(Bloomberg) -- Sudan Airways, the national carrier that’s cut almost all flights, may fire 80 percent of staff as it awaits benefits from the lifting of two-decade-old U.S. sanctions, a state minister for transport said.
The airline will probably dismiss 1,200 of its 1,500 employees as it tries to overcome difficulties in international banking transactions and importing vital spare parts, according to the minister, Ibrahim Yousif Banj. Agence France-Presse in October reported the carrier had grounded 12 of its 14-strong fleet after it couldn’t source parts from Boeing Co. and Airbus SE.
Staffing “is too large at a time when we have no planes flying currently -- the only two planes we maintained recently have now stopped,” Banj said in an interview in Sudan’s capital, Khartoum, without giving the number of aircraft. The company now hires planes from other carriers for its remaining services, he said.
Founded in 1946 and one of Africa’s oldest carriers, Sudan Airways was touted as a potential major beneficiary when the U.S. last year removed some trade restrictions it imposed in 1997 on accusations that Sudan sponsored terrorism. The North African nation is struggling to revive an economy that lost three-quarters of its oil reserves with South Sudan’s independence in 2011.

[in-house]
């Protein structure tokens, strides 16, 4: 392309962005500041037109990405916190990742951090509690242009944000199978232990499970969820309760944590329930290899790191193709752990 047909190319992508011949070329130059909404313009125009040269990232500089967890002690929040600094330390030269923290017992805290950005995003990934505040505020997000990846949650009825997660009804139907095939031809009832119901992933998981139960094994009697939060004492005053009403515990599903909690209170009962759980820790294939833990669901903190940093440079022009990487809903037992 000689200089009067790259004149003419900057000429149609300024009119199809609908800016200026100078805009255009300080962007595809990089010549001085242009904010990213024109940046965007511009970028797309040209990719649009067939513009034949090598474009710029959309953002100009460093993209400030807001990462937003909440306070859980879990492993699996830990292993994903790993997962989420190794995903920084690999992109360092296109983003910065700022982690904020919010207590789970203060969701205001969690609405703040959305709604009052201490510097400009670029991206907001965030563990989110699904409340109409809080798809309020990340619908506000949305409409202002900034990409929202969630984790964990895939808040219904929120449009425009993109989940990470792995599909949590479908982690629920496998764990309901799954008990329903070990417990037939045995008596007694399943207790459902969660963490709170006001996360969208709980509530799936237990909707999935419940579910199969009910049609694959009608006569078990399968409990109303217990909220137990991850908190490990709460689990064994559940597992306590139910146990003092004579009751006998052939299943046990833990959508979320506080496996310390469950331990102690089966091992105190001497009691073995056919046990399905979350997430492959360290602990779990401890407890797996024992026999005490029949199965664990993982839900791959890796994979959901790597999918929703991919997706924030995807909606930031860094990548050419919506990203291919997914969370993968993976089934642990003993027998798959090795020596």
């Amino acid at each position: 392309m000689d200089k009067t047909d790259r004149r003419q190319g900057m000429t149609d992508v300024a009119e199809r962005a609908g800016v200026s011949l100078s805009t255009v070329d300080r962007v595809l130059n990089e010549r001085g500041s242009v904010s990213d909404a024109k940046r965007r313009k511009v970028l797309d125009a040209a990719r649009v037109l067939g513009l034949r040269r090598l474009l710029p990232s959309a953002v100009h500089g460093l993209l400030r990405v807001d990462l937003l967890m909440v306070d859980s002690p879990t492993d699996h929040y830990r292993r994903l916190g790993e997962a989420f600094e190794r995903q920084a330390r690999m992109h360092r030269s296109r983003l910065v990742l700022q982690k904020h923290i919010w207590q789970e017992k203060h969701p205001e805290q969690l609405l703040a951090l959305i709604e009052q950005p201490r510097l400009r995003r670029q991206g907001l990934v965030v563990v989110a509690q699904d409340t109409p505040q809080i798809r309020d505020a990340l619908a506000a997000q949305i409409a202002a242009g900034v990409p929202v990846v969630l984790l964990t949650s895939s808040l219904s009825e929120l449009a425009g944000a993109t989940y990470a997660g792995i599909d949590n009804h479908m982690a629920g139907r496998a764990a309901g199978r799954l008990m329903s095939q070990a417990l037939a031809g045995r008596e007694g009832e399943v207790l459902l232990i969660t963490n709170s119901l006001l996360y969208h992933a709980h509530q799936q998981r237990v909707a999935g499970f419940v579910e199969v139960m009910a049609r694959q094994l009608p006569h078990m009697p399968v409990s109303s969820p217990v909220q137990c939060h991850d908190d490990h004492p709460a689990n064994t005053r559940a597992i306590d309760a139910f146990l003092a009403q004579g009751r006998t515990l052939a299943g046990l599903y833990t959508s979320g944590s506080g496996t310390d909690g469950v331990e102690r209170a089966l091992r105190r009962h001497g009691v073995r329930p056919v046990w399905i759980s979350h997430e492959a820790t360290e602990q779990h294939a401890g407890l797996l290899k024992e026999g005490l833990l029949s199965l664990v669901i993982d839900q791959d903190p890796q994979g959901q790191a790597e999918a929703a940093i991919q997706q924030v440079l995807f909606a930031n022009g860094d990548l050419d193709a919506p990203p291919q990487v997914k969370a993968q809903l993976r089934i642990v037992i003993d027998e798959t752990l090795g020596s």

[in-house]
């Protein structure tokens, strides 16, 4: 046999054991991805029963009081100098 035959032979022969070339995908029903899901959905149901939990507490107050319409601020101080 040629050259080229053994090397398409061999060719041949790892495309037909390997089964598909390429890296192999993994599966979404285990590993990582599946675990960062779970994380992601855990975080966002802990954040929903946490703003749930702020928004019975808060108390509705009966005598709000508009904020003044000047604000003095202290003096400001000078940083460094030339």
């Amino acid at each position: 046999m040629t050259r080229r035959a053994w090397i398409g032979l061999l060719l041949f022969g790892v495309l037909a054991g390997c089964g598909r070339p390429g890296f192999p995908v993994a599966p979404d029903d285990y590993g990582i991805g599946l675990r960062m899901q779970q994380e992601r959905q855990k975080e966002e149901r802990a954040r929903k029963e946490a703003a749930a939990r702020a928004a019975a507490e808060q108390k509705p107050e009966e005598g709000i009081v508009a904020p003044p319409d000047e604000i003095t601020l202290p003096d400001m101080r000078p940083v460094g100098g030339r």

Sudan Airways’ general director, Hamad Alnil Youssef, declined to comment on any potential cuts. The head of the labor committee at the Sudan Workers’ Trade Unions Federation, Khairy Alnur, said it hadn’t heard of the plans.
Banj said the U.S. decision to still list Sudan -- alongside North Korea, Syria and Iran -- as a state sponsor of terror has prevented the airline from finding fresh financing.
“Apart from some spare parts we imported from some countries recently, we can’t so far reintegrate ourselves in the global market and the international donors and big financial institutions haven’t offered any kind of support,” he said.
©2018 Bloomberg L.P.